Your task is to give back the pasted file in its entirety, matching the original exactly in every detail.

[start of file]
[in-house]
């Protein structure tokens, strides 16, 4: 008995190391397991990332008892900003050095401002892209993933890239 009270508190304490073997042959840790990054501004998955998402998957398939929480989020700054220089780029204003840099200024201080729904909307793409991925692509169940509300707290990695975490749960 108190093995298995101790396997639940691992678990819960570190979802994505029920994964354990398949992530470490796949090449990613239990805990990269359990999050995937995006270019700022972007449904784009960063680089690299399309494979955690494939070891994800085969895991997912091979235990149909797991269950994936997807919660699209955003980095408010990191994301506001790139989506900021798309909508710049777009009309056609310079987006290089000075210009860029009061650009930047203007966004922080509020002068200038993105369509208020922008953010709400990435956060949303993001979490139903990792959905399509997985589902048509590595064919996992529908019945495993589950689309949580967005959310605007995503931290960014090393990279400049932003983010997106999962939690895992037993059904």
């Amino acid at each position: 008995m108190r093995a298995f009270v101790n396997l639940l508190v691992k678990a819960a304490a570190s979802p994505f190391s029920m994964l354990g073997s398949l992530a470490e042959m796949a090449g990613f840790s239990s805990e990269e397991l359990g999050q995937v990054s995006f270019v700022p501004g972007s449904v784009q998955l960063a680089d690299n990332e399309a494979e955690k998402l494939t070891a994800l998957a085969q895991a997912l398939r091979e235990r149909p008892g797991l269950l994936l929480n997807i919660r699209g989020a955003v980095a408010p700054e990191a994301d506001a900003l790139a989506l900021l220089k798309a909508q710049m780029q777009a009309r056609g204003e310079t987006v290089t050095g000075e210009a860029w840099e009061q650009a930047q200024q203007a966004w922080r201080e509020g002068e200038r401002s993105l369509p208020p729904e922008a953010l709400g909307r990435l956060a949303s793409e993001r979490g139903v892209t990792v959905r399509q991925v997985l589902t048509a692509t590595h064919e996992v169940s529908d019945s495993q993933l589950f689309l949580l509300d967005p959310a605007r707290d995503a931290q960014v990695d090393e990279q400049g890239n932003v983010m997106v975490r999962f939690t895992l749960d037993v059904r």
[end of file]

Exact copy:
[in-house]
């Protein structure tokens, strides 16, 4: 008995190391397991990332008892900003050095401002892209993933890239 009270508190304490073997042959840790990054501004998955998402998957398939929480989020700054220089780029204003840099200024201080729904909307793409991925692509169940509300707290990695975490749960 108190093995298995101790396997639940691992678990819960570190979802994505029920994964354990398949992530470490796949090449990613239990805990990269359990999050995937995006270019700022972007449904784009960063680089690299399309494979955690494939070891994800085969895991997912091979235990149909797991269950994936997807919660699209955003980095408010990191994301506001790139989506900021798309909508710049777009009309056609310079987006290089000075210009860029009061650009930047203007966004922080509020002068200038993105369509208020922008953010709400990435956060949303993001979490139903990792959905399509997985589902048509590595064919996992529908019945495993589950689309949580967005959310605007995503931290960014090393990279400049932003983010997106999962939690895992037993059904």
């Amino acid at each position: 008995m108190r093995a298995f009270v101790n396997l639940l508190v691992k678990a819960a304490a570190s979802p994505f190391s029920m994964l354990g073997s398949l992530a470490e042959m796949a090449g990613f840790s239990s805990e990269e397991l359990g999050q995937v990054s995006f270019v700022p501004g972007s449904v784009q998955l960063a680089d690299n990332e399309a494979e955690k998402l494939t070891a994800l998957a085969q895991a997912l398939r091979e235990r149909p008892g797991l269950l994936l929480n997807i919660r699209g989020a955003v980095a408010p700054e990191a994301d506001a900003l790139a989506l900021l220089k798309a909508q710049m780029q777009a009309r056609g204003e310079t987006v290089t050095g000075e210009a860029w840099e009061q650009a930047q200024q203007a966004w922080r201080e509020g002068e200038r401002s993105l369509p208020p729904e922008a953010l709400g909307r990435l956060a949303s793409e993001r979490g139903v892209t990792v959905r399509q991925v997985l589902t048509a692509t590595h064919e996992v169940s529908d019945s495993q993933l589950f689309l949580l509300d967005p959310a605007r707290d995503a931290q960014v990695d090393e990279q400049g890239n932003v983010m997106v975490r999962f939690t895992l749960d037993v059904r």